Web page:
RNC chairwoman: I don't think Romney is a 'never Trumper'

Republican National Committee (RNC) Chairwoman Ronna Romney McDaniel said in a new interview that she doesn’t believe her uncle, Mitt RomneyWillard (Mitt) Mitt RomneyRomney: I will speak out against Trump on issues of 'substantial significance' Races to watch in Tuesday’s primaries Seth Rogen: I told Paul Ryan I hate his policies in front of his kids MORE, is a “never Trumper.”

McDaniel told Fox Business Network’s Maria Bartiromo that she thinks Romney would support the Republican tax cuts and that he has “every interest” in working with Trump.

“I don’t think he’s a never Trumper. Listen, Mitt seriously considered taking the secretary of State position,” McDaniel said.

“He wants to see President TrumpDonald John TrumpJimmy Fallon responds to Trump: I'll donate to pro-immigrant nonprofit in his name South Carolina GOP candidate expected to make full recovery after car accident Official: US to present North Korea with timeline, 'specific asks' MORE do well. He wants to see our country to do well, and I think that’s going to be the overriding issue for him if he ends up becoming the next senator from Utah.”

Speculation over Romney’s political future reignited on Tuesday after Sen. Orrin HatchOrrin Grant HatchRaces to watch in Tuesday’s primaries Senate panel to hold hearing next week for Trump IRS nominee On The Money — Sponsored by Prudential — Senators hammers Ross on Trump tariffs | EU levies tariffs on US goods | Senate rejects Trump plan to claw back spending MORE (R-Utah) announced he would not seek reelection in 2018.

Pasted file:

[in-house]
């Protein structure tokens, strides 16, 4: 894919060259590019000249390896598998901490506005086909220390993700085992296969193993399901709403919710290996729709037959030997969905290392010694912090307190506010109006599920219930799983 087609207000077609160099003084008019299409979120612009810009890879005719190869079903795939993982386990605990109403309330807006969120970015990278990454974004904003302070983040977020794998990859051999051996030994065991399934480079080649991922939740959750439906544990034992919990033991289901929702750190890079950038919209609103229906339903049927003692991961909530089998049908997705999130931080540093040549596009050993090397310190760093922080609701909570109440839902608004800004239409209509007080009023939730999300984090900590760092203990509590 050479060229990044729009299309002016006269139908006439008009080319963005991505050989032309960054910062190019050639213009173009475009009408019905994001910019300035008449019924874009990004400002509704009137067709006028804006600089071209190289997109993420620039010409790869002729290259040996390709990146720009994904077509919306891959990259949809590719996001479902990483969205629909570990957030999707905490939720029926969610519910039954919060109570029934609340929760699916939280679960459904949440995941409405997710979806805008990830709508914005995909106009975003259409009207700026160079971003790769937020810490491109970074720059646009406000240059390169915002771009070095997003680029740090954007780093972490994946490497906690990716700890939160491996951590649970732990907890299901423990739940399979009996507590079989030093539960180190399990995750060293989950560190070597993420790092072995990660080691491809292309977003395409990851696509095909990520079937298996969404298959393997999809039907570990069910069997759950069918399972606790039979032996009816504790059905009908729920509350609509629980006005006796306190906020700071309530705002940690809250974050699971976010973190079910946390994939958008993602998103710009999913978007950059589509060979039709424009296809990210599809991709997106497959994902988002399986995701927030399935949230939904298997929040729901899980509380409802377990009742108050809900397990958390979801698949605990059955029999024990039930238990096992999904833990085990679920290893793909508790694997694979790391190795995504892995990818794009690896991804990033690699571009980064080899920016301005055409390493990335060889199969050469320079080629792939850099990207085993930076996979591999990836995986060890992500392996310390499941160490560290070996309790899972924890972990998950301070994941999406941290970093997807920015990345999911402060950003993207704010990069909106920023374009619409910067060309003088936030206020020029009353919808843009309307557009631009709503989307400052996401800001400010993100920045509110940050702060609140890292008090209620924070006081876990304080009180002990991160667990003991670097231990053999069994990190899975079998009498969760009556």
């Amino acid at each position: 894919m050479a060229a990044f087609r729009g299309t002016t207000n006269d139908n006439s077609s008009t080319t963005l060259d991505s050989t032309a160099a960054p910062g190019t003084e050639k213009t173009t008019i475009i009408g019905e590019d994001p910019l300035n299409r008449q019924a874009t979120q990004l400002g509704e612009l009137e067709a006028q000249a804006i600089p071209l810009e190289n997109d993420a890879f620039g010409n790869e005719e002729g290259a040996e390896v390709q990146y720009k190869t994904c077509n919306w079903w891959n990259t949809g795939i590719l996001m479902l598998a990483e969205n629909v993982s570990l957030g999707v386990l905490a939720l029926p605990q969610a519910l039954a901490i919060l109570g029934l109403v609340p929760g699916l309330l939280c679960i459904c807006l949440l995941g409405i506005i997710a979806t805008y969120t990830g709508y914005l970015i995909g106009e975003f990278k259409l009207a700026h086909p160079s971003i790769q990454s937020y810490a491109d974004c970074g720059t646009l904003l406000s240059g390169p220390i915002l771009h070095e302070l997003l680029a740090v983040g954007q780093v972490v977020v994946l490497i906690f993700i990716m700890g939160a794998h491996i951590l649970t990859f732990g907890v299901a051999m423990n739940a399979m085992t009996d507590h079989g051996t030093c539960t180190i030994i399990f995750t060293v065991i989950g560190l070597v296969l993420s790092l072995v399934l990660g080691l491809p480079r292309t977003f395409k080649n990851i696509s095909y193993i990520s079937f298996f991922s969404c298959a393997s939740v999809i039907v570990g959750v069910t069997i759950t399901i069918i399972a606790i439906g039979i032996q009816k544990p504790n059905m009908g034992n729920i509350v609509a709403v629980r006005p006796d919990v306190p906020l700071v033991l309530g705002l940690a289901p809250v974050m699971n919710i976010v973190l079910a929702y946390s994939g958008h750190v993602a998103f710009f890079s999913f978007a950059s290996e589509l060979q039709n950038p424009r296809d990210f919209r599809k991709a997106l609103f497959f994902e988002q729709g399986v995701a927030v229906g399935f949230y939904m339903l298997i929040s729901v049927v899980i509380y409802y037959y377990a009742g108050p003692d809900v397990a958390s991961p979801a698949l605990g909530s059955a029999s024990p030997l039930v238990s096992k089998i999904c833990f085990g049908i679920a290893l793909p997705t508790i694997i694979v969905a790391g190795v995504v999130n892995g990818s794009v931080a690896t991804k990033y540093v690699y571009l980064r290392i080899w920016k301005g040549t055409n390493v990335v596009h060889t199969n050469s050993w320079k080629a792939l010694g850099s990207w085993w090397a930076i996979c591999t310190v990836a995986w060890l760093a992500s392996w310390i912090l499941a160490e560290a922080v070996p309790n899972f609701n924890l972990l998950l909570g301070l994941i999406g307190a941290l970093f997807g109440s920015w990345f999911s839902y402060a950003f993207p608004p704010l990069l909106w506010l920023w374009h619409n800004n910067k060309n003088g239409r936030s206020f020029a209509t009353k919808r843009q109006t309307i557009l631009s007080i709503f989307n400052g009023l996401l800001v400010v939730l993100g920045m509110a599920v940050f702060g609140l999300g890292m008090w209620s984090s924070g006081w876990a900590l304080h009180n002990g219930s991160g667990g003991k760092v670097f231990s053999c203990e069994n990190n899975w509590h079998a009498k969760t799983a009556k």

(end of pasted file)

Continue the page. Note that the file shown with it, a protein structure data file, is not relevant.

Romney, who mounted failed presidential bids in 2008 and 2012, has long been considered a potential candidate for the seat.

And his past attacks on Trump could end up benefitting Romney in otherwise deep-red Utah: Of the states Trump won in the 2016 presidential election, he received his lowest share of the vote, 45.5 percent, in Utah. Independent candidate Evan McMullin, who launched his campaign to offer a conservative alternative to Trump, won 21.5 percent of the vote in the state, his highest share by nearly 15 percentage points.

Romney, a former Massachusetts governor, famously gave a speech denouncing Trump during the 2016 Republican primary and has used Twitter to vent veiled criticisms of the president.

“Having created a natl inflection point of consequence, POTUS must apologize & repudiate the racists,” Romney said last August, referencing Trump’s controversial comments about the violence at a white nationalist rally in Charlottesville, Va.